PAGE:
"Work harder, save more," is a good motto for war time. 

I do not know any other way for Canada to become a lending country than to 
save more money, produce more and save more; I do not know any way whereby an 
individual can save money and have it for investment, except by the old fashioned 
mode of living within his income and saving his profits to the extent that he can. I 
do not believe there is any magic method. If there is one put forward, prima facie, 
I disbelieve in it. The way for Canada to become a lending country is for Canada to 
produce all she can and to save what she can, and by production and saving Canada 
has been enabled to meet the vicissitudes of the past year as none of us ever expected 
she would be able to meet them, and by production and saving Canada will in time 
become a lending nation and be able to find the money for her own works and be able 
probably to do something more in the way of buying international securities. 


Twelve Months Ending January 1914, 1915 and 1916 

1914 1915 1916 
Imports of Merchandise for consump- 
tion $647,233,510 $470,698,226 $470,418,282 

Exports of Canadian Produce — 

Mine $59,100,714 $53,084,863 $62,960,628 

Fisheries 20,988,841 18,661,560 22,407,687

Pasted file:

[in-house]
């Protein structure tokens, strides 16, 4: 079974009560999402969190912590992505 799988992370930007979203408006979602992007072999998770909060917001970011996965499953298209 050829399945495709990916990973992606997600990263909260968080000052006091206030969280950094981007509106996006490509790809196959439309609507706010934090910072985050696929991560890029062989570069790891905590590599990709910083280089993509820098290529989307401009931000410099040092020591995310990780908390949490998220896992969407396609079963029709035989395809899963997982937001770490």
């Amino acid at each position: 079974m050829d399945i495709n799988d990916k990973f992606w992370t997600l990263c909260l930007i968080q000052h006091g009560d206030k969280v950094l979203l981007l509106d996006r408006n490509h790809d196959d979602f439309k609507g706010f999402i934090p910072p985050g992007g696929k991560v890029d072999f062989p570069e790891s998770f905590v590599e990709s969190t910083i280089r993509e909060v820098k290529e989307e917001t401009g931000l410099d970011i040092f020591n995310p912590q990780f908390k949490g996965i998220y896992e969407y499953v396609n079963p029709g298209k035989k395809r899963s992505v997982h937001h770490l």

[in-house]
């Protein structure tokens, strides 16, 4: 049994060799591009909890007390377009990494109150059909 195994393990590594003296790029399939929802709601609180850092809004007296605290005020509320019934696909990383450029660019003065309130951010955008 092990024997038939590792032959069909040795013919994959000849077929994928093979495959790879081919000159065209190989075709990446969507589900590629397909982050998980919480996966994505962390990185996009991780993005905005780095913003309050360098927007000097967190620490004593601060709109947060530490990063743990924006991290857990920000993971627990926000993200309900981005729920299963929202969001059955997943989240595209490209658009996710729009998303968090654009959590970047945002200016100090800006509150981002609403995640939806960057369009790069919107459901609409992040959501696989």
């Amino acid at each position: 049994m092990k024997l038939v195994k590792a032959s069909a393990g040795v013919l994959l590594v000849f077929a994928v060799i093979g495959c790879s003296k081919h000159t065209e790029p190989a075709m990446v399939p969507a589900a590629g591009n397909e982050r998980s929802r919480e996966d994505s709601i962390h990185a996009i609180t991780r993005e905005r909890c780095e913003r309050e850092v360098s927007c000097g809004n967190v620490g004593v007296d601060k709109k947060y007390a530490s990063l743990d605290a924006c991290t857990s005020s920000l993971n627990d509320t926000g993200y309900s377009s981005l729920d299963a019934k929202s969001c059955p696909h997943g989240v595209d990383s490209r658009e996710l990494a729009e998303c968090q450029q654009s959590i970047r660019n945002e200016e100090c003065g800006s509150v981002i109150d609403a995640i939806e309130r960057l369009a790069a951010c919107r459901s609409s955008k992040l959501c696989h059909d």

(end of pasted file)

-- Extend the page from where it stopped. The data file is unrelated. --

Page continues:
Forest 42,707,781 41,523,344 51,211,820 

Animal produce 52,361,474 70,727,132 99,056,115 

Agricultural produce 211,322,370 126,262,825 237,964,468 

Manufactures 55,473,978 71,870,071 190,997,981 

Miscellaneous 111,122 542,920 4,666,732 

$442,066,280 $382,672,715 $669,265,431 

Note: — Not including imports and exports of coin and bullion, nor exports of 
foreign produce. 



Outstanding Canadian Loans in London for the year ended June 30, 

1914 and 1915 

Description 1914 1915 

Government £65,956,621 £72,284,788 

Treasury Bills 3,000,000 

68,956,621 72,284,788 . 

Provincial 24,202,327 24,202,327 

Treasury Bills 1,625,000 825,000 

25,827,327 25,027,327 

Municipal 50,876,310 50,809,710 

Treasury Bills 1,610,020 460,000 

52,486,330 51,269,710 

Railways 285,788,492 291,793,670 

Treasury Bills 1,260,959 850,000 

287,049,451 292,643,670 

Industrials 87,098,919 87,096,519 

Sundries not publicly recorded (esti- 
mated) 25,000,000 25,000,000 

£546,418,648 £553,322,014 

The only material change in the above figures since 30th of June last has been the 
reduction of Treasury Bills afloat in London, from £2,135,000 to £325,000. 

Including the Dominion Government loan of $45,000,000 floated in New York in 
August last.Canada's indebtedness to the United States is probably in the neighbourhood